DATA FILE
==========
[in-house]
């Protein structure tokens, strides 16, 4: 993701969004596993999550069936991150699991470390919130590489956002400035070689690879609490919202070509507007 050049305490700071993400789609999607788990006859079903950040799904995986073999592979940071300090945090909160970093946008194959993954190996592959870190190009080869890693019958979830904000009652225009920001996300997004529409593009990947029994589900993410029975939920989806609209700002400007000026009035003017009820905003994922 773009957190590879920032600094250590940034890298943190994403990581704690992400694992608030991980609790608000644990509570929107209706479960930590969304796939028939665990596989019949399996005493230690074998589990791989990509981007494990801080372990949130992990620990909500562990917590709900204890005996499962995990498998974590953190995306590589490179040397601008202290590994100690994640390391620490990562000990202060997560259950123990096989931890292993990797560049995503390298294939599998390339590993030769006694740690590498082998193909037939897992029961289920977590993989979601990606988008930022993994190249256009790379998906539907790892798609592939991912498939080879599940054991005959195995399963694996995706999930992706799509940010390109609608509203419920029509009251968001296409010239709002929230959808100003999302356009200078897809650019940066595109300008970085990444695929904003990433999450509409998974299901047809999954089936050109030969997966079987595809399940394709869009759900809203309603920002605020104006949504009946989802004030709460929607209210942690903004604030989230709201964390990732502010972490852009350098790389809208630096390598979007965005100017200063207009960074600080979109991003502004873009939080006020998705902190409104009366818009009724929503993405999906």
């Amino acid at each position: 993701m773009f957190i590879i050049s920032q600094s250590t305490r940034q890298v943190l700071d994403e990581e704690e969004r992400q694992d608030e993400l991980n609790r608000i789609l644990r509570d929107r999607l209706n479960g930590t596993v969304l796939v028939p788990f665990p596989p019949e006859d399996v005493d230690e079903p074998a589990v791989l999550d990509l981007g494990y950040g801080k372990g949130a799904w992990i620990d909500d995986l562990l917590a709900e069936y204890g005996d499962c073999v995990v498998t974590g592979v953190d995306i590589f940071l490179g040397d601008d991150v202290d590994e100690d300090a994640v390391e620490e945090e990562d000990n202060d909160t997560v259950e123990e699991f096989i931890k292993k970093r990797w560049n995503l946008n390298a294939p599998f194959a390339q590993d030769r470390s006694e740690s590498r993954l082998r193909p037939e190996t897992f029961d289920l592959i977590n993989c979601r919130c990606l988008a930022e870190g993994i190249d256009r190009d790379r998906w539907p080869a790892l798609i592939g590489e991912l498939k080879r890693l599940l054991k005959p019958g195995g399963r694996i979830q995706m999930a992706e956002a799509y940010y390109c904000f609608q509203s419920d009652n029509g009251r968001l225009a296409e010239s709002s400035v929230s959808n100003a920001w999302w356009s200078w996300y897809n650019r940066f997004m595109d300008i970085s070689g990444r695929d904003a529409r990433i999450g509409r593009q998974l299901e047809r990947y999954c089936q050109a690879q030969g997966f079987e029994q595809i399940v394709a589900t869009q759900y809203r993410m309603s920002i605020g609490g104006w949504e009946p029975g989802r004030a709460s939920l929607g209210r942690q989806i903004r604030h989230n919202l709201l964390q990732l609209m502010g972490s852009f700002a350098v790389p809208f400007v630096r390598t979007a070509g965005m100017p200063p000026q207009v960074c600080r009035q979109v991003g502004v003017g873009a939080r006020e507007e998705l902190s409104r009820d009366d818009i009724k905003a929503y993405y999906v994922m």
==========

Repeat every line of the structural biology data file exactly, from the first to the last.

[in-house]
């Protein structure tokens, strides 16, 4: 993701969004596993999550069936991150699991470390919130590489956002400035070689690879609490919202070509507007 050049305490700071993400789609999607788990006859079903950040799904995986073999592979940071300090945090909160970093946008194959993954190996592959870190190009080869890693019958979830904000009652225009920001996300997004529409593009990947029994589900993410029975939920989806609209700002400007000026009035003017009820905003994922 773009957190590879920032600094250590940034890298943190994403990581704690992400694992608030991980609790608000644990509570929107209706479960930590969304796939028939665990596989019949399996005493230690074998589990791989990509981007494990801080372990949130992990620990909500562990917590709900204890005996499962995990498998974590953190995306590589490179040397601008202290590994100690994640390391620490990562000990202060997560259950123990096989931890292993990797560049995503390298294939599998390339590993030769006694740690590498082998193909037939897992029961289920977590993989979601990606988008930022993994190249256009790379998906539907790892798609592939991912498939080879599940054991005959195995399963694996995706999930992706799509940010390109609608509203419920029509009251968001296409010239709002929230959808100003999302356009200078897809650019940066595109300008970085990444695929904003990433999450509409998974299901047809999954089936050109030969997966079987595809399940394709869009759900809203309603920002605020104006949504009946989802004030709460929607209210942690903004604030989230709201964390990732502010972490852009350098790389809208630096390598979007965005100017200063207009960074600080979109991003502004873009939080006020998705902190409104009366818009009724929503993405999906």
């Amino acid at each position: 993701m773009f957190i590879i050049s920032q600094s250590t305490r940034q890298v943190l700071d994403e990581e704690e969004r992400q694992d608030e993400l991980n609790r608000i789609l644990r509570d929107r999607l209706n479960g930590t596993v969304l796939v028939p788990f665990p596989p019949e006859d399996v005493d230690e079903p074998a589990v791989l999550d990509l981007g494990y950040g801080k372990g949130a799904w992990i620990d909500d995986l562990l917590a709900e069936y204890g005996d499962c073999v995990v498998t974590g592979v953190d995306i590589f940071l490179g040397d601008d991150v202290d590994e100690d300090a994640v390391e620490e945090e990562d000990n202060d909160t997560v259950e123990e699991f096989i931890k292993k970093r990797w560049n995503l946008n390298a294939p599998f194959a390339q590993d030769r470390s006694e740690s590498r993954l082998r193909p037939e190996t897992f029961d289920l592959i977590n993989c979601r919130c990606l988008a930022e870190g993994i190249d256009r190009d790379r998906w539907p080869a790892l798609i592939g590489e991912l498939k080879r890693l599940l054991k005959p019958g195995g399963r694996i979830q995706m999930a992706e956002a799509y940010y390109c904000f609608q509203s419920d009652n029509g009251r968001l225009a296409e010239s709002s400035v929230s959808n100003a920001w999302w356009s200078w996300y897809n650019r940066f997004m595109d300008i970085s070689g990444r695929d904003a529409r990433i999450g509409r593009q998974l299901e047809r990947y999954c089936q050109a690879q030969g997966f079987e029994q595809i399940v394709a589900t869009q759900y809203r993410m309603s920002i605020g609490g104006w949504e009946p029975g989802r004030a709460s939920l929607g209210r942690q989806i903004r604030h989230n919202l709201l964390q990732l609209m502010g972490s852009f700002a350098v790389p809208f400007v630096r390598t979007a070509g965005m100017p200063p000026q207009v960074c600080r009035q979109v991003g502004v003017g873009a939080r006020e507007e998705l902190s409104r009820d009366d818009i009724k905003a929503y993405y999906v994922m």